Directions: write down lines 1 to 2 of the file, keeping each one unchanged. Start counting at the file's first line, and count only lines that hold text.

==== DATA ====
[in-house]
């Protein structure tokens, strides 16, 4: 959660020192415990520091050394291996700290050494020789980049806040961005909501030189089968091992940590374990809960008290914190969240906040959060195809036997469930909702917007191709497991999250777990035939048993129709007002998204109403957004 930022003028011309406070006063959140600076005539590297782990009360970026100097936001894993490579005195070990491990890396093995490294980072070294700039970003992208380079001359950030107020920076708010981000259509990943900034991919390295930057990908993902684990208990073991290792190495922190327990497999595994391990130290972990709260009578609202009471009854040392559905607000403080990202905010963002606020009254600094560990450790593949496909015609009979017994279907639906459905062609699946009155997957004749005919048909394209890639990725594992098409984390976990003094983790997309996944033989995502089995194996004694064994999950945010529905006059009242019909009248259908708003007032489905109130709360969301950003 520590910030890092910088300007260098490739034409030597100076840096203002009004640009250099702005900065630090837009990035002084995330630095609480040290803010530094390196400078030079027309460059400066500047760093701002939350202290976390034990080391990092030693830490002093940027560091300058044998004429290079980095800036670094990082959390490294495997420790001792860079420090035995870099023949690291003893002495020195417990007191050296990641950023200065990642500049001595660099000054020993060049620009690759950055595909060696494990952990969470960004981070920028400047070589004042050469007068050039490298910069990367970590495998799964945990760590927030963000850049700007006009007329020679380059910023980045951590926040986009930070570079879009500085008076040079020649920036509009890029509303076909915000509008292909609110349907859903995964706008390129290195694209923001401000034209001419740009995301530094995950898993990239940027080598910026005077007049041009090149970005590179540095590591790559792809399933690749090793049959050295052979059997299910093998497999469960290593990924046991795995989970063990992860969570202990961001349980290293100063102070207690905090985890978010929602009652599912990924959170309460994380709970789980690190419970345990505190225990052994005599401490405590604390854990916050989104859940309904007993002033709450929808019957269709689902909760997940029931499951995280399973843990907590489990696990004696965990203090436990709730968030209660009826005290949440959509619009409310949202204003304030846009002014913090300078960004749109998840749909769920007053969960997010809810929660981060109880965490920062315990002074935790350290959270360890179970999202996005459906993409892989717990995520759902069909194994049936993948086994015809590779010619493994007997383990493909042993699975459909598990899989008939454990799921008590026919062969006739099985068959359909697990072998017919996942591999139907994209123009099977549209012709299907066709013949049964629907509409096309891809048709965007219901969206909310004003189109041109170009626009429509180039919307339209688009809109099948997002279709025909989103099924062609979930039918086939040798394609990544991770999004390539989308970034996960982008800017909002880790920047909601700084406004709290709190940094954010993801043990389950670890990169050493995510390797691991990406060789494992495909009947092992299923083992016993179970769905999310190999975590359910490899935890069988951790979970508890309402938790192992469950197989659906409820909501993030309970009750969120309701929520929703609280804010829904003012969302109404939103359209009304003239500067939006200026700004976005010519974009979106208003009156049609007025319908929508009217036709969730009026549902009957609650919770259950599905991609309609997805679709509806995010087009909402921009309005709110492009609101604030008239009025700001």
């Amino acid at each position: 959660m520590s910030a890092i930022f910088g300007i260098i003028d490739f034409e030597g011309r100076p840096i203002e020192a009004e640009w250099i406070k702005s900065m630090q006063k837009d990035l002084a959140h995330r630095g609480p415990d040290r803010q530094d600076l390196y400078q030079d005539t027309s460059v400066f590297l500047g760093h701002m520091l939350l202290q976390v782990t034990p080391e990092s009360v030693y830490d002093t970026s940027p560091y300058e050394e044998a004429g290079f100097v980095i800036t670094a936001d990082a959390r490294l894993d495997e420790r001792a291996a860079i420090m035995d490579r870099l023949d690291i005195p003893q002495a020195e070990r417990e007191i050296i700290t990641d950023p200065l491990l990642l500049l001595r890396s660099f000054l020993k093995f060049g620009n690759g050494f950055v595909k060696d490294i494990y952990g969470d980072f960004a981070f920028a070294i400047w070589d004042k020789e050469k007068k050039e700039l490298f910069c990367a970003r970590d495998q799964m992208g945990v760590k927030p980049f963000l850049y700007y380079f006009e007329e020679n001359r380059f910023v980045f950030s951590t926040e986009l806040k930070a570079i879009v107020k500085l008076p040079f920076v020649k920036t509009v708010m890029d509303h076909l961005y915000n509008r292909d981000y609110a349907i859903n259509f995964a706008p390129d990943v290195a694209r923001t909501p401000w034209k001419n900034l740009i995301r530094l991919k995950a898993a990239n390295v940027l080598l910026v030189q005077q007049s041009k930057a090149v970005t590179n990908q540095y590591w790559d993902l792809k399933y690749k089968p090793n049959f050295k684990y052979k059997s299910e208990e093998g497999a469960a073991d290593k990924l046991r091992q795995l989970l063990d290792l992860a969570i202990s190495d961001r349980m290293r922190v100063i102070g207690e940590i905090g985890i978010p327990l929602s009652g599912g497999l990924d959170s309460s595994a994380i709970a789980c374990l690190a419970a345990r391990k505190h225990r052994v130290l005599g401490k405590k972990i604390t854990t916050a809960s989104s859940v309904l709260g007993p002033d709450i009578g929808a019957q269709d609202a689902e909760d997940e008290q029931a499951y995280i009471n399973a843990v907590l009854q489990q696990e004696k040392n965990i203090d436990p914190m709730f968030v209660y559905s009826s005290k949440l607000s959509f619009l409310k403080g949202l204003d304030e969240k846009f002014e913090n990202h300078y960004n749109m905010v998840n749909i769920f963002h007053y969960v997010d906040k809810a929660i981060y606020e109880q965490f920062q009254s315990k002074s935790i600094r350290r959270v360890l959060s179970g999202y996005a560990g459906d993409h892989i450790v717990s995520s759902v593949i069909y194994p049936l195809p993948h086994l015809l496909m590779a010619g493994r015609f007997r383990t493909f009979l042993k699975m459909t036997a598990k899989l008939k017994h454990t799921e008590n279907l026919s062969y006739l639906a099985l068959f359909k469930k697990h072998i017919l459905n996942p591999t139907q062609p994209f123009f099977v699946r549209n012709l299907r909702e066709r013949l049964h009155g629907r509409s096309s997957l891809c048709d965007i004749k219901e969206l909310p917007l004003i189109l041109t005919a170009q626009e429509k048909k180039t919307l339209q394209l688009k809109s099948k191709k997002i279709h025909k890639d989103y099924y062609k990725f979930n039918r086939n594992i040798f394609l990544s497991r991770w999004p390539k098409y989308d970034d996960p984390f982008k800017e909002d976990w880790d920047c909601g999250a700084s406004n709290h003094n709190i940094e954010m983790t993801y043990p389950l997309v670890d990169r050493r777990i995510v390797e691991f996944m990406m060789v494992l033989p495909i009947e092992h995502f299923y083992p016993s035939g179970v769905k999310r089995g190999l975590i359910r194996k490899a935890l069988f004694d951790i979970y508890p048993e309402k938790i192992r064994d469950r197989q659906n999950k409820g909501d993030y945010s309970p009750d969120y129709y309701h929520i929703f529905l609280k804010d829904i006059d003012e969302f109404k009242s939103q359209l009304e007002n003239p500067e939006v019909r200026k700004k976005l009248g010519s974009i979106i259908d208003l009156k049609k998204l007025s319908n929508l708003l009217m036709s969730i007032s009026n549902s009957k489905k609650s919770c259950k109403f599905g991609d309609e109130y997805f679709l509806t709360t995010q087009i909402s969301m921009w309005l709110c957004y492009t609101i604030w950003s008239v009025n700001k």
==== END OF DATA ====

[in-house]
């Protein structure tokens, strides 16, 4: 959660020192415990520091050394291996700290050494020789980049806040961005909501030189089968091992940590374990809960008290914190969240906040959060195809036997469930909702917007191709497991999250777990035939048993129709007002998204109403957004 930022003028011309406070006063959140600076005539590297782990009360970026100097936001894993490579005195070990491990890396093995490294980072070294700039970003992208380079001359950030107020920076708010981000259509990943900034991919390295930057990908993902684990208990073991290792190495922190327990497999595994391990130290972990709260009578609202009471009854040392559905607000403080990202905010963002606020009254600094560990450790593949496909015609009979017994279907639906459905062609699946009155997957004749005919048909394209890639990725594992098409984390976990003094983790997309996944033989995502089995194996004694064994999950945010529905006059009242019909009248259908708003007032489905109130709360969301950003 520590910030890092910088300007260098490739034409030597100076840096203002009004640009250099702005900065630090837009990035002084995330630095609480040290803010530094390196400078030079027309460059400066500047760093701002939350202290976390034990080391990092030693830490002093940027560091300058044998004429290079980095800036670094990082959390490294495997420790001792860079420090035995870099023949690291003893002495020195417990007191050296990641950023200065990642500049001595660099000054020993060049620009690759950055595909060696494990952990969470960004981070920028400047070589004042050469007068050039490298910069990367970590495998799964945990760590927030963000850049700007006009007329020679380059910023980045951590926040986009930070570079879009500085008076040079020649920036509009890029509303076909915000509008292909609110349907859903995964706008390129290195694209923001401000034209001419740009995301530094995950898993990239940027080598910026005077007049041009090149970005590179540095590591790559792809399933690749090793049959050295052979059997299910093998497999469960290593990924046991795995989970063990992860969570202990961001349980290293100063102070207690905090985890978010929602009652599912990924959170309460994380709970789980690190419970345990505190225990052994005599401490405590604390854990916050989104859940309904007993002033709450929808019957269709689902909760997940029931499951995280399973843990907590489990696990004696965990203090436990709730968030209660009826005290949440959509619009409310949202204003304030846009002014913090300078960004749109998840749909769920007053969960997010809810929660981060109880965490920062315990002074935790350290959270360890179970999202996005459906993409892989717990995520759902069909194994049936993948086994015809590779010619493994007997383990493909042993699975459909598990899989008939454990799921008590026919062969006739099985068959359909697990072998017919996942591999139907994209123009099977549209012709299907066709013949049964629907509409096309891809048709965007219901969206909310004003189109041109170009626009429509180039919307339209688009809109099948997002279709025909989103099924062609979930039918086939040798394609990544991770999004390539989308970034996960982008800017909002880790920047909601700084406004709290709190940094954010993801043990389950670890990169050493995510390797691991990406060789494992495909009947092992299923083992016993179970769905999310190999975590359910490899935890069988951790979970508890309402938790192992469950197989659906409820909501993030309970009750969120309701929520929703609280804010829904003012969302109404939103359209009304003239500067939006200026700004976005010519974009979106208003009156049609007025319908929508009217036709969730009026549902009957609650919770259950599905991609309609997805679709509806995010087009909402921009309005709110492009609101604030008239009025700001």